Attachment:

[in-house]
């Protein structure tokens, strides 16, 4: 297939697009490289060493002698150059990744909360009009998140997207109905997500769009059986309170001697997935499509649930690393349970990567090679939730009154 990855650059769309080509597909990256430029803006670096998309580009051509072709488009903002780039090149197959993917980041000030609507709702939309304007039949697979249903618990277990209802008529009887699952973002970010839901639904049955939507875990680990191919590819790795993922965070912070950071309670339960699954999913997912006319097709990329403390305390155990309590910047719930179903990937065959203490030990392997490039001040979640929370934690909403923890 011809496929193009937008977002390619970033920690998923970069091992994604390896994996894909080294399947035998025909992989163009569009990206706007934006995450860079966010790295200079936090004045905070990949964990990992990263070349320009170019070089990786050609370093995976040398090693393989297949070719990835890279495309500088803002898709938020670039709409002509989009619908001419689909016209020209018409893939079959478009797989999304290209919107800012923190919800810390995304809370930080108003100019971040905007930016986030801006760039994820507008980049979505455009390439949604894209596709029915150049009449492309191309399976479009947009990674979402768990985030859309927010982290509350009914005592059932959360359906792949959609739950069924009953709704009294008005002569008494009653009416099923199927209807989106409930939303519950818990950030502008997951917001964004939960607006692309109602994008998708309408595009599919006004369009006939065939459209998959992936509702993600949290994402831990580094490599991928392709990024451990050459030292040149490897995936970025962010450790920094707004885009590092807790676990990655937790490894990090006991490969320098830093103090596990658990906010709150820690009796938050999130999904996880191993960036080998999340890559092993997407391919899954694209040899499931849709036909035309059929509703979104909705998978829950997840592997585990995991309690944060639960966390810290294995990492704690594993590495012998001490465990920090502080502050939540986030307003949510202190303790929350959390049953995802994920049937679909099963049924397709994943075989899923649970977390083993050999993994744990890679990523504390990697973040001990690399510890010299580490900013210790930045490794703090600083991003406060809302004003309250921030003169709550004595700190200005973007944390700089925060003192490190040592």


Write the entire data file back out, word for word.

[in-house]
């Protein structure tokens, strides 16, 4: 297939697009490289060493002698150059990744909360009009998140997207109905997500769009059986309170001697997935499509649930690393349970990567090679939730009154 990855650059769309080509597909990256430029803006670096998309580009051509072709488009903002780039090149197959993917980041000030609507709702939309304007039949697979249903618990277990209802008529009887699952973002970010839901639904049955939507875990680990191919590819790795993922965070912070950071309670339960699954999913997912006319097709990329403390305390155990309590910047719930179903990937065959203490030990392997490039001040979640929370934690909403923890 011809496929193009937008977002390619970033920690998923970069091992994604390896994996894909080294399947035998025909992989163009569009990206706007934006995450860079966010790295200079936090004045905070990949964990990992990263070349320009170019070089990786050609370093995976040398090693393989297949070719990835890279495309500088803002898709938020670039709409002509989009619908001419689909016209020209018409893939079959478009797989999304290209919107800012923190919800810390995304809370930080108003100019971040905007930016986030801006760039994820507008980049979505455009390439949604894209596709029915150049009449492309191309399976479009947009990674979402768990985030859309927010982290509350009914005592059932959360359906792949959609739950069924009953709704009294008005002569008494009653009416099923199927209807989106409930939303519950818990950030502008997951917001964004939960607006692309109602994008998708309408595009599919006004369009006939065939459209998959992936509702993600949290994402831990580094490599991928392709990024451990050459030292040149490897995936970025962010450790920094707004885009590092807790676990990655937790490894990090006991490969320098830093103090596990658990906010709150820690009796938050999130999904996880191993960036080998999340890559092993997407391919899954694209040899499931849709036909035309059929509703979104909705998978829950997840592997585990995991309690944060639960966390810290294995990492704690594993590495012998001490465990920090502080502050939540986030307003949510202190303790929350959390049953995802994920049937679909099963049924397709994943075989899923649970977390083993050999993994744990890679990523504390990697973040001990690399510890010299580490900013210790930045490794703090600083991003406060809302004003309250921030003169709550004595700190200005973007944390700089925060003192490190040592």